around the perimeter of Mission Bay, the other crown jewel of
San Diego. We started at Crown Point and rode clockwise
around the bay. There are a series of surfaced bike paths
that circle the bay and during the summer these paths are
crowded with bikers, runners and walkers. Today, it was
quite empty. True, we were early (if you could call 10am
early) and it IS winter (such as winter is in San Diego) but
essentially deserted. Above is a view looking north over Rose
Creek toward La Jolla.
As the bike path parallels I-5, we could see an interesting area
of the bay. This area is known as De Anza Cove.
There is a mobile home park that has been there for the last 60
years. The resident's lease on the land expired 9 years
ago but the whole situation has been tied up in
litigation. Seventy six acres of prime real estate are at
stake here as well as the homes of the residents. The
current story is that a resolution over eviction costs and
relocation costs will be completed in early 2013. To me it
seems simple. The residents knew what was going to happen
when they signed a 50 year lease. The lease has expired,
now you have to go. But, once you get lawyers in the loop,
things get complicated and costly. It is interesting to note that Mission
Bay is actually a reclamation project. The tidal marsh was
filled in in some places, dredged in others until it reached its
current state. In the process, the course of the San Diego
river was changed to the south end of the marsh. Given the
current environmental laws, there is NO WAY this project would
have ever been approved today.
We decided to take a several mile detour around Fiesta
Island. From Fiesta we could see Mt. Soledad and the
high-dollar homes of La Jolla on it's flanks. The marine
layer is providing haze and generally obscured visibility.
The girls allowed me to take their photo when we got onto Fiesta
While I was taking photos, we heard a tremendous racket from the
water. It seems that the sea birds located a school of
small fish and were busy having breakfast. The pelicans
and gulls made repeated dives into the school of fish.
Close to the
pelicans a Blue Heron was watching with great interest.
Oh, I had forgotten that Jed Clampett also lives in San
Diego. Jed was here in his "christmobile" adorned with
crosses and signs. Note the fine construction of the
cupola on the roof. In the distance, the structure on the
man-made island in the bay is actually a VOR transmitter for air
traffic control. The locals call it the "bowling pin".
On the west end of Fiesta Island we could see the Sea World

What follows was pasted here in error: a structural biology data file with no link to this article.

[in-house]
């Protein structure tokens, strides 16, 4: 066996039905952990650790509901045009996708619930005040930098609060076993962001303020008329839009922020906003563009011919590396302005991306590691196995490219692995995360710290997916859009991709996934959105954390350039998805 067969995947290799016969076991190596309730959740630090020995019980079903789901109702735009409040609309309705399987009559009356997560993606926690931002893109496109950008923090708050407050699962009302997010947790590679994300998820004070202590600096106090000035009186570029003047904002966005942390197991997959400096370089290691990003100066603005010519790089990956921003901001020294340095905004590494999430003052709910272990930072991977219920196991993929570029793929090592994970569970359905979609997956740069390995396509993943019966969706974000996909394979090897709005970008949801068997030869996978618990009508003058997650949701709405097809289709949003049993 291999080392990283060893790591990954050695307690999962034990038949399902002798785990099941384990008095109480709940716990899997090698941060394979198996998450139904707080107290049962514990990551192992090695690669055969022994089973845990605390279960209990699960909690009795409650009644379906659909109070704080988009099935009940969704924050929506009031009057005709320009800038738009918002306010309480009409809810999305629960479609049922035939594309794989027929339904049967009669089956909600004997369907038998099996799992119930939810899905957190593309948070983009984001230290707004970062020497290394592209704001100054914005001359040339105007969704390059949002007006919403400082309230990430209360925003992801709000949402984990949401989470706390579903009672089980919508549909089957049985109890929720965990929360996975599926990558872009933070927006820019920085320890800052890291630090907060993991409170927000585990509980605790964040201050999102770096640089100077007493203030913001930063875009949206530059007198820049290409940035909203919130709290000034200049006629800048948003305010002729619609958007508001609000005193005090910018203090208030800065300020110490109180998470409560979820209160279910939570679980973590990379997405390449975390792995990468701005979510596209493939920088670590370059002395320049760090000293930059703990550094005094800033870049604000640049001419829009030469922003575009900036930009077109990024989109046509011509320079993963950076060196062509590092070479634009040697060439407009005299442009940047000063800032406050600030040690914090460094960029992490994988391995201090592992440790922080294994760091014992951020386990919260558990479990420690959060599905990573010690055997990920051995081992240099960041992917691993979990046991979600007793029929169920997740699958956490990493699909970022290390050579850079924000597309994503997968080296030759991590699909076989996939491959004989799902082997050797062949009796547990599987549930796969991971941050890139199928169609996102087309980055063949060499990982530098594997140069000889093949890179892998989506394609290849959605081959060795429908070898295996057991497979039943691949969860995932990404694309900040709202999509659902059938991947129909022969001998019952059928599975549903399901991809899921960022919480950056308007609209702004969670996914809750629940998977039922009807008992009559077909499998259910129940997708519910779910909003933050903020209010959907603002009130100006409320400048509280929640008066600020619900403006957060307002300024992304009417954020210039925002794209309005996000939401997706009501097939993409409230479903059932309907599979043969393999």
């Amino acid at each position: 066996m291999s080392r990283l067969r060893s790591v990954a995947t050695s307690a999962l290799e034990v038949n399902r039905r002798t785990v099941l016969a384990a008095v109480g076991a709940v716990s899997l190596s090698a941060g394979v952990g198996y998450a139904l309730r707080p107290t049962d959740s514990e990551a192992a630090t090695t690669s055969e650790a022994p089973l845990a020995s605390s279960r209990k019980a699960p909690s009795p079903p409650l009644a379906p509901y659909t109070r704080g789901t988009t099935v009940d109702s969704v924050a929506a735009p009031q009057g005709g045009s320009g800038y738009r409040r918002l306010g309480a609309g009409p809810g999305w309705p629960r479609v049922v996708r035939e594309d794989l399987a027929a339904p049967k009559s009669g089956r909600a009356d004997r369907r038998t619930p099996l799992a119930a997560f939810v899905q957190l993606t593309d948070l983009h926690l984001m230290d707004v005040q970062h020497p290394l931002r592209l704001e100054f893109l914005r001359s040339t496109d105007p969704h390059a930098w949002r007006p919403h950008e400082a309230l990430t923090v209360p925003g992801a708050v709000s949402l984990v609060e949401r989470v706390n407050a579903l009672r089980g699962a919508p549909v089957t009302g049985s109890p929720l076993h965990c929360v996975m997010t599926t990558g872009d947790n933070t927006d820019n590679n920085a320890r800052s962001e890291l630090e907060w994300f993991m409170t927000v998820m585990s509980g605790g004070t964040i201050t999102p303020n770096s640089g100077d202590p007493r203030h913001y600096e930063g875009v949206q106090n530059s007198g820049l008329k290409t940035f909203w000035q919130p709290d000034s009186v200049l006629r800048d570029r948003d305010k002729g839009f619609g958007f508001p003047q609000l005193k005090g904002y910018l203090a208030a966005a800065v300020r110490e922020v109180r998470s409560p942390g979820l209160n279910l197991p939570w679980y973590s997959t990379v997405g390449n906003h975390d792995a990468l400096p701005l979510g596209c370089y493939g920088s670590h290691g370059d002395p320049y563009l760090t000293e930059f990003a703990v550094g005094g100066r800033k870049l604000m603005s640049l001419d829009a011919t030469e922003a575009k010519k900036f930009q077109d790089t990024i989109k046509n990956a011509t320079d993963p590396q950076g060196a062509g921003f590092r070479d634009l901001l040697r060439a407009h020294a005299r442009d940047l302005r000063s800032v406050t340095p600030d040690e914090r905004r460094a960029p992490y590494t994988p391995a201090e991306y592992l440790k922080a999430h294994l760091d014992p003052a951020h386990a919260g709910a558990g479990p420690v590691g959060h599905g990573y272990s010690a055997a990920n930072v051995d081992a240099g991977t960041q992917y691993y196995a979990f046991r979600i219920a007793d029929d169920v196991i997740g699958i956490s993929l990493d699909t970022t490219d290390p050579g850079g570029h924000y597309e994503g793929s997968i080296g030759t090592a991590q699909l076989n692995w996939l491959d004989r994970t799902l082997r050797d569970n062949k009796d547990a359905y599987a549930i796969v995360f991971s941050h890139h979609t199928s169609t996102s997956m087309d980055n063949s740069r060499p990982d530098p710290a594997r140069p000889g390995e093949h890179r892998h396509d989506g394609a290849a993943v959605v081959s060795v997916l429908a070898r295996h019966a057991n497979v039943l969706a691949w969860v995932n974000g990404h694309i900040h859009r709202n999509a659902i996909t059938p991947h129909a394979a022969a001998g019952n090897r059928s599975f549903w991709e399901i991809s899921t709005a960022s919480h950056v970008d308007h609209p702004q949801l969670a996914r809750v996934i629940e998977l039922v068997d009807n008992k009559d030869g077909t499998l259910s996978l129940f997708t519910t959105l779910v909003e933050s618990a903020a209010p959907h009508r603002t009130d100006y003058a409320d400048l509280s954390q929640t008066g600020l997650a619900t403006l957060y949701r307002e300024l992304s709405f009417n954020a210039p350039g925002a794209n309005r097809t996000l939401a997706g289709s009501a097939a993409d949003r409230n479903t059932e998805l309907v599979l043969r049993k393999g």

gondola ride. I am not certain what the floating structure
is exactly, but it likely belongs to one of the local water
On the east end of Fiesta we spotted the ZLAC rowing club out
We biked around the south side of Mission Bay and crossed over
one of the arms via a bridge on Mission Bay Drive. From
the top of the bridge we could see La Jolla through the
haze. Our route would take us past the large buildings
visible on the shoreline across the bay.
Looking across to Vacation Isle, we could see the ZLAC gals
making good time in their boats. Also, in the foreground,
note the yellow kayaks that their occupants are using for
In the parking lot of the Bahia Hotel, we spotted this antique
fire truck. Sometimes, we think that our camper, "Thor" is
underpowered with a GVW of 24,000 lbs and 170 hp. This
1949 REO is 22,000 lb GVW and had 86 hp. In 1958 the motor
was replaced with a 140 hp unit. But, as any four wheeler
can tell you "gears will get your farther down the road than
horsepower". Yeah, but at a snail's pace.
The truck was in excellent shape clearly having undergone a full
A view of the south end of Mission Bay looking north along the
The Bahia Hotel runs a tourist transport boat called the "Bahia
Belle". There are two actually and both can be seen in the
We followed the boardwalk along the west and then north sides of
Mission Bay by the Sail Bay area. The north end of Sail
Bay has many large apartment buildings right on the beach.
The sign states that only licensed and registered boats can be
I spotted this couple doing their meditation thing on the grass
near the boardwalk.
I have no idea what is going on here. Usually, we see
plenty of homeless folks sleeping under the trees during the
day. At night, the police come and invite them to move on,
but they cannot do anything about them during the day.
This fellow may or may not be one of that set of individuals,
but frankly, the green bag looks way too nice for that sort of
environment. And way to hard to carry.